The Message Matters: A Look Back on Three Years of Stuttering

A mom talking to her daughter.
Photo by Three Anchors Photography

In December 2020, I wrote an article about my then-three-year-old identical twins, who had been stuttering for over a year. I was concerned because I thought they could become people who would persistently stutter into adulthood. The people I know who stutter were frequently bullied because of their speech. I was afraid my girls wouldn’t be able to escape that either.

I was pregnant with my first child as a speech-language pathology student. Learning about all of the medical complications and disorders was stressful. I was concerned about almost everything that could go wrong with my pregnancy and my future children’s early development.

Stuttering was never on my radar.

According to Dennis Drayna, Ph.D., a researcher for the National Institute on Deafness and Other Communication Disorders, about 5% of people stutter as young children, and about 80% of these people outgrow it. This leaves about 1% of the general population (which equates to approximately 3 million people in the U.S. and 60 million people worldwide) who continue to stutter into adulthood.

As my girls have been persistently stuttering for the past three years, it seems likely that they are probably in that 1%.

In the past two years since I wrote the article linked above, I have been blessed to find some fantastic mentors who have changed my entire perspective about how to approach stuttering and our feelings about it in our household.

Instead of trying to “cure” or “fix” their speech disorder, we have embraced it as just another incredible part of who they are and what makes them unique.

We have opened our family dialogue about the way we speak. We take turns, we wait for the other person to finish talking, and we provide a safe space for all of our children to communicate (whether they stutter or not).

We acknowledge that their message matters to us.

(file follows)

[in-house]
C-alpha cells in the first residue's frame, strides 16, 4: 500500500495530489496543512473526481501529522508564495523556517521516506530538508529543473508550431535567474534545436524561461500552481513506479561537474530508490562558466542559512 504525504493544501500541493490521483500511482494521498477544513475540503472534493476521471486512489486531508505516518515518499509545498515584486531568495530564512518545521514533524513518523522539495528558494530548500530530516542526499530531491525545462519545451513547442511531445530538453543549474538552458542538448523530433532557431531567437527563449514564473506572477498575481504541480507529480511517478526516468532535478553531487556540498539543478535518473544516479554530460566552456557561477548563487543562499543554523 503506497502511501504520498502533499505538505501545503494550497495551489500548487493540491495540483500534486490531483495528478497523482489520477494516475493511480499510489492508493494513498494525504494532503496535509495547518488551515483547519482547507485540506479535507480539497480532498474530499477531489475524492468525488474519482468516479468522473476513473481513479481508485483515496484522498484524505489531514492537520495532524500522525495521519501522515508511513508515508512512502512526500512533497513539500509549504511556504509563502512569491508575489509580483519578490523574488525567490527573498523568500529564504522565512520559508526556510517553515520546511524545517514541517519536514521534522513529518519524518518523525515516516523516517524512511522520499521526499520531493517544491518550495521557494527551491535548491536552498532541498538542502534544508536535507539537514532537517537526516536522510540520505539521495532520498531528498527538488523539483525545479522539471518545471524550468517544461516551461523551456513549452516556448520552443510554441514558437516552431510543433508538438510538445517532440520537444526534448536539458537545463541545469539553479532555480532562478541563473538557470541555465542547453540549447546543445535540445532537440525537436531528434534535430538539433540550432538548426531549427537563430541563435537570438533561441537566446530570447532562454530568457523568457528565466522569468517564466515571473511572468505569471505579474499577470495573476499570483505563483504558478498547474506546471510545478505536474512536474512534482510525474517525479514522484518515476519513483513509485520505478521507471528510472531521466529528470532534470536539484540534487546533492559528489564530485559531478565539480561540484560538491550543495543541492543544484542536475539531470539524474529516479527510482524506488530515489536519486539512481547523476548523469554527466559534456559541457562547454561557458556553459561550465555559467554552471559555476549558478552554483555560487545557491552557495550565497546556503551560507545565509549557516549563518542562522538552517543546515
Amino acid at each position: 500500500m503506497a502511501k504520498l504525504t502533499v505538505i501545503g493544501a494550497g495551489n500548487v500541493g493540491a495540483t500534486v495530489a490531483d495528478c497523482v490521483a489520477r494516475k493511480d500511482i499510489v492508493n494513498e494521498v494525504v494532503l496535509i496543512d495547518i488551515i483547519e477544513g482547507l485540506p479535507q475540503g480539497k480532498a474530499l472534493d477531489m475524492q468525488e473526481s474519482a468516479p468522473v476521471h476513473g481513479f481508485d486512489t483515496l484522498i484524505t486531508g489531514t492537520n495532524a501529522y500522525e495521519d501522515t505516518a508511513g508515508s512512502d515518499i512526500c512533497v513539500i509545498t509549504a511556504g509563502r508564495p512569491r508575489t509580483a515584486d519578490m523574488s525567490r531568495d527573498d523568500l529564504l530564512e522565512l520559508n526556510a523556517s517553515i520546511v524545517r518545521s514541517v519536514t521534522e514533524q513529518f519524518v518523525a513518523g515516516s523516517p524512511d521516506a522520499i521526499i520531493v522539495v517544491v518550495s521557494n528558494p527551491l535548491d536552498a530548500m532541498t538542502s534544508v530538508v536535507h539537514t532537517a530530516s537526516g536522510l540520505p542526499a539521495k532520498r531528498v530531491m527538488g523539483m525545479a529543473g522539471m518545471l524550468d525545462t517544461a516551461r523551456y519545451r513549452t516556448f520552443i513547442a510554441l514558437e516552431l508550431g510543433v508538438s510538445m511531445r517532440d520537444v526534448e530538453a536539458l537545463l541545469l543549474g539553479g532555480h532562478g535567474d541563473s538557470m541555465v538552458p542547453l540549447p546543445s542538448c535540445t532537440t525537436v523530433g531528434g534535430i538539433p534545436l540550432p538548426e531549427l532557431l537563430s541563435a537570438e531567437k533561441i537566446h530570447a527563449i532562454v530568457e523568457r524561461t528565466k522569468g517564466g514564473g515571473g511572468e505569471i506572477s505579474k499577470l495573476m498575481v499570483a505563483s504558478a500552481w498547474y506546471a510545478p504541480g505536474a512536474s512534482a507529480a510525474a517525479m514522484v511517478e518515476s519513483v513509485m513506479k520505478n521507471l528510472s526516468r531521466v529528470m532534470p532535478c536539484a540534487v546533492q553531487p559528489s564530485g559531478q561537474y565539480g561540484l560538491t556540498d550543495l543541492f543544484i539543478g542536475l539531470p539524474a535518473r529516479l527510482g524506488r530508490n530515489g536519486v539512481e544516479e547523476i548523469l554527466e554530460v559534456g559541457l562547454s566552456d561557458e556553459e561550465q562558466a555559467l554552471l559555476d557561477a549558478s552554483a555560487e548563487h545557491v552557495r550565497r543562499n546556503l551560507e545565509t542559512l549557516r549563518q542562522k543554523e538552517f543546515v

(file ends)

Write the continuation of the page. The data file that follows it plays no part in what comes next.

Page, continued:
Since we began this indirect home therapy, the girls still stutter. However, because we no longer interrupt their message, they know we hear them. It is not our goal to make them “stutter less,” but to help instill confidence so that they can generally speak where they want, when they want, to whom they want, saying what they want.

One of the most important things we can do for any child is to acknowledge them and provide feedback, so they know what they say matters to us. When we validate a child’s message, we also validate them as people.

It’s not that I want my children to be people who stutter. Still, I realize how many lessons they are teaching us about how to acknowledge and listen to children as valuable members of the household and society as a whole.

So today, on International Stuttering Awareness Day, I want to honor and celebrate my twins. They are kind, headstrong, brave, silly, and brilliant, and they are also people who stutter. I hope they will continue to advocate for themselves and each other as they learn and grow into adulthood.

And even if they don’t realize it, I hope they continue to teach others to do the same.

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Charity is originally from CT, but grew up in New Hampshire. She returned to CT in 2000 for college, and currently resides in Monroe with her husband (married in 2011) and three children (A son born in 2012 and identical twin daughters born in 2017). Charity works part time as a Speech-Language Pathologist for the CT Birth to Three system. She thinks it's the best of both worlds because she gets to work in a job she loves (and needs to pay off those hefty grad school loans!) and be home a few days a week with her children. Charity enjoys theatre, and brings her son often. This past year, she discovered her gifts as an intuitive medium. You can visit her personal website at:


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